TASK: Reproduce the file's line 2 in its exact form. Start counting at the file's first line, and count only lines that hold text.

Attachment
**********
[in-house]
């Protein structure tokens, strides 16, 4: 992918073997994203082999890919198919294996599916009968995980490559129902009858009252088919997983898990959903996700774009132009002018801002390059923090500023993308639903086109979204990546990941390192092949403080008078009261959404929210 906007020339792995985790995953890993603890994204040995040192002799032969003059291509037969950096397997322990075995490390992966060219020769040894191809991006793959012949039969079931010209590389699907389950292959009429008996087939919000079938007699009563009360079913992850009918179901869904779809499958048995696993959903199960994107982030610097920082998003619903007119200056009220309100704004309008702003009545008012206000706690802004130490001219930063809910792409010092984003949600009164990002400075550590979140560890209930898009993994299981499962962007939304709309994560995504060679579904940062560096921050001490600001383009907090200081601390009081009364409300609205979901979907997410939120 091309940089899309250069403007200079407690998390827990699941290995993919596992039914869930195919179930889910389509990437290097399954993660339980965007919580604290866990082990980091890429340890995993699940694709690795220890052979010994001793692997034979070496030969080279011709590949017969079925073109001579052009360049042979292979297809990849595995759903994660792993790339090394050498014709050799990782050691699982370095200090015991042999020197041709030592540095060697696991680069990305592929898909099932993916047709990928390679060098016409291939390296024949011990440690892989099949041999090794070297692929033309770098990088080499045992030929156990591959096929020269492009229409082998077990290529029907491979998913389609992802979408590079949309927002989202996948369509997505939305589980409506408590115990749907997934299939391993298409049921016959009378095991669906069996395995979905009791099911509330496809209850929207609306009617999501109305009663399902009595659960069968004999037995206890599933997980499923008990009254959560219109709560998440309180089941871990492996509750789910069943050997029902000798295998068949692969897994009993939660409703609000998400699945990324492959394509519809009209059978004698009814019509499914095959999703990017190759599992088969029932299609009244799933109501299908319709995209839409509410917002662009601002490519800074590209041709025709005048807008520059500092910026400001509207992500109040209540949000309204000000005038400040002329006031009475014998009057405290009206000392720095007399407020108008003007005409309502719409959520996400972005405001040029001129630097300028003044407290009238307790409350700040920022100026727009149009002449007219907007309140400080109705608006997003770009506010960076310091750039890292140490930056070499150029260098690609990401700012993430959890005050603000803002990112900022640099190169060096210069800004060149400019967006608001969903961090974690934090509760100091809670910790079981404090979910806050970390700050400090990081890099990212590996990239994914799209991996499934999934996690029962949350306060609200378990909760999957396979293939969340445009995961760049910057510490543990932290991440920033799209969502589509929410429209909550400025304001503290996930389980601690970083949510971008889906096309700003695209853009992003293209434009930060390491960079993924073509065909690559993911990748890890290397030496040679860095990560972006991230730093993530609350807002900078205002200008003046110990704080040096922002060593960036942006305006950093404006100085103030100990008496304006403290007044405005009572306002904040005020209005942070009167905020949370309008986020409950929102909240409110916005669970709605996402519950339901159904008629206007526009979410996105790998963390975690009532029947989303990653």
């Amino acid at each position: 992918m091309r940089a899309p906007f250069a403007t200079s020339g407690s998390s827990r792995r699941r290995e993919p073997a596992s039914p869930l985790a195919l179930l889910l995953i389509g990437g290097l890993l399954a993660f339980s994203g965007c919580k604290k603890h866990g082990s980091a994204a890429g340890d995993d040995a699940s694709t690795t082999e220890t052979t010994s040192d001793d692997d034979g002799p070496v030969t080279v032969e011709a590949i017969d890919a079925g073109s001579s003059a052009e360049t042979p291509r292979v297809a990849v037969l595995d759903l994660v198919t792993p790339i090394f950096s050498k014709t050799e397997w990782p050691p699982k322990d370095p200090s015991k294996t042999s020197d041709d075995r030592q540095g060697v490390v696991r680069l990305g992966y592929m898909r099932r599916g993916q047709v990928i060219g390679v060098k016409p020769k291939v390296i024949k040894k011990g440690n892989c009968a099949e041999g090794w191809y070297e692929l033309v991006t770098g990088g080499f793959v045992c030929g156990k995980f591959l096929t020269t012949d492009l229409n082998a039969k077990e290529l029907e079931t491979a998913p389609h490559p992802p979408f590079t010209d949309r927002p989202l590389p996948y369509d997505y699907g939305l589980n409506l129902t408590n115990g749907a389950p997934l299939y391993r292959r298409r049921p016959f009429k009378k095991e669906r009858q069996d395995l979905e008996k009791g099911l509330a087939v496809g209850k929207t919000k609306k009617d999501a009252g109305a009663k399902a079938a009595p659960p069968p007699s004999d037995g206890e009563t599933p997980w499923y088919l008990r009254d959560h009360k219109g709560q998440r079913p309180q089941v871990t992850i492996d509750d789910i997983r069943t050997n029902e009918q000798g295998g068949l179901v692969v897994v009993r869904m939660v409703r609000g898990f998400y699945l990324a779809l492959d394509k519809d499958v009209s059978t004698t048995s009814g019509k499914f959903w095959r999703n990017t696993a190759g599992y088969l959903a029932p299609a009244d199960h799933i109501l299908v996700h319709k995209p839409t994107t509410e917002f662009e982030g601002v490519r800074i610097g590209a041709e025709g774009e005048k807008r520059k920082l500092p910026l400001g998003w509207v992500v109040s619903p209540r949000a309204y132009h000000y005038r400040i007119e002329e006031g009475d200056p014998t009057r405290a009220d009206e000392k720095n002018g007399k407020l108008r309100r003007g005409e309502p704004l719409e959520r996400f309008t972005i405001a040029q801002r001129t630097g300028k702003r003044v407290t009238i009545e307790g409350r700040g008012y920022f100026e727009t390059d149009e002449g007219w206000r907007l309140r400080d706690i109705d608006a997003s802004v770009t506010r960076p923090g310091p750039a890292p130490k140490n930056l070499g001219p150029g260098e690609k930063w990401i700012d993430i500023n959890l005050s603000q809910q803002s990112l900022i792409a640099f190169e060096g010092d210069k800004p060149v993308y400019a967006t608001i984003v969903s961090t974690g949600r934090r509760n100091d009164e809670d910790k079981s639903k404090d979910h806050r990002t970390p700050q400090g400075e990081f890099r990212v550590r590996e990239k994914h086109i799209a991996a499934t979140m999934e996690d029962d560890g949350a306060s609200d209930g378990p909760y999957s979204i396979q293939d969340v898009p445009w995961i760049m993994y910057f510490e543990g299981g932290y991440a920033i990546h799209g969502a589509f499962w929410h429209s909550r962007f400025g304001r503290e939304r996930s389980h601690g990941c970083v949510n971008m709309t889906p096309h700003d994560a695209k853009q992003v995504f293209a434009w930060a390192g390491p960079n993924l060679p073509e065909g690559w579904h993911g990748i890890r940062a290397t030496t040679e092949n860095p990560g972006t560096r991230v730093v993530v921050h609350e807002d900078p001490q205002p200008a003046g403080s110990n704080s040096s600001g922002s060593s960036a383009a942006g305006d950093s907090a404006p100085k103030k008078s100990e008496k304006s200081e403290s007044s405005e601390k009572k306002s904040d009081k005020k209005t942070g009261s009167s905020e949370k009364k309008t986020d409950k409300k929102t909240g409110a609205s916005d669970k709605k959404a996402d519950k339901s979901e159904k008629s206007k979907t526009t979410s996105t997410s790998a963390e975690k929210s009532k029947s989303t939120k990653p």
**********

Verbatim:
């Protein structure tokens, strides 16, 4: 992918073997994203082999890919198919294996599916009968995980490559129902009858009252088919997983898990959903996700774009132009002018801002390059923090500023993308639903086109979204990546990941390192092949403080008078009261959404929210 906007020339792995985790995953890993603890994204040995040192002799032969003059291509037969950096397997322990075995490390992966060219020769040894191809991006793959012949039969079931010209590389699907389950292959009429008996087939919000079938007699009563009360079913992850009918179901869904779809499958048995696993959903199960994107982030610097920082998003619903007119200056009220309100704004309008702003009545008012206000706690802004130490001219930063809910792409010092984003949600009164990002400075550590979140560890209930898009993994299981499962962007939304709309994560995504060679579904940062560096921050001490600001383009907090200081601390009081009364409300609205979901979907997410939120 091309940089899309250069403007200079407690998390827990699941290995993919596992039914869930195919179930889910389509990437290097399954993660339980965007919580604290866990082990980091890429340890995993699940694709690795220890052979010994001793692997034979070496030969080279011709590949017969079925073109001579052009360049042979292979297809990849595995759903994660792993790339090394050498014709050799990782050691699982370095200090015991042999020197041709030592540095060697696991680069990305592929898909099932993916047709990928390679060098016409291939390296024949011990440690892989099949041999090794070297692929033309770098990088080499045992030929156990591959096929020269492009229409082998077990290529029907491979998913389609992802979408590079949309927002989202996948369509997505939305589980409506408590115990749907997934299939391993298409049921016959009378095991669906069996395995979905009791099911509330496809209850929207609306009617999501109305009663399902009595659960069968004999037995206890599933997980499923008990009254959560219109709560998440309180089941871990492996509750789910069943050997029902000798295998068949692969897994009993939660409703609000998400699945990324492959394509519809009209059978004698009814019509499914095959999703990017190759599992088969029932299609009244799933109501299908319709995209839409509410917002662009601002490519800074590209041709025709005048807008520059500092910026400001509207992500109040209540949000309204000000005038400040002329006031009475014998009057405290009206000392720095007399407020108008003007005409309502719409959520996400972005405001040029001129630097300028003044407290009238307790409350700040920022100026727009149009002449007219907007309140400080109705608006997003770009506010960076310091750039890292140490930056070499150029260098690609990401700012993430959890005050603000803002990112900022640099190169060096210069800004060149400019967006608001969903961090974690934090509760100091809670910790079981404090979910806050970390700050400090990081890099990212590996990239994914799209991996499934999934996690029962949350306060609200378990909760999957396979293939969340445009995961760049910057510490543990932290991440920033799209969502589509929410429209909550400025304001503290996930389980601690970083949510971008889906096309700003695209853009992003293209434009930060390491960079993924073509065909690559993911990748890890290397030496040679860095990560972006991230730093993530609350807002900078205002200008003046110990704080040096922002060593960036942006305006950093404006100085103030100990008496304006403290007044405005009572306002904040005020209005942070009167905020949370309008986020409950929102909240409110916005669970709605996402519950339901159904008629206007526009979410996105790998963390975690009532029947989303990653």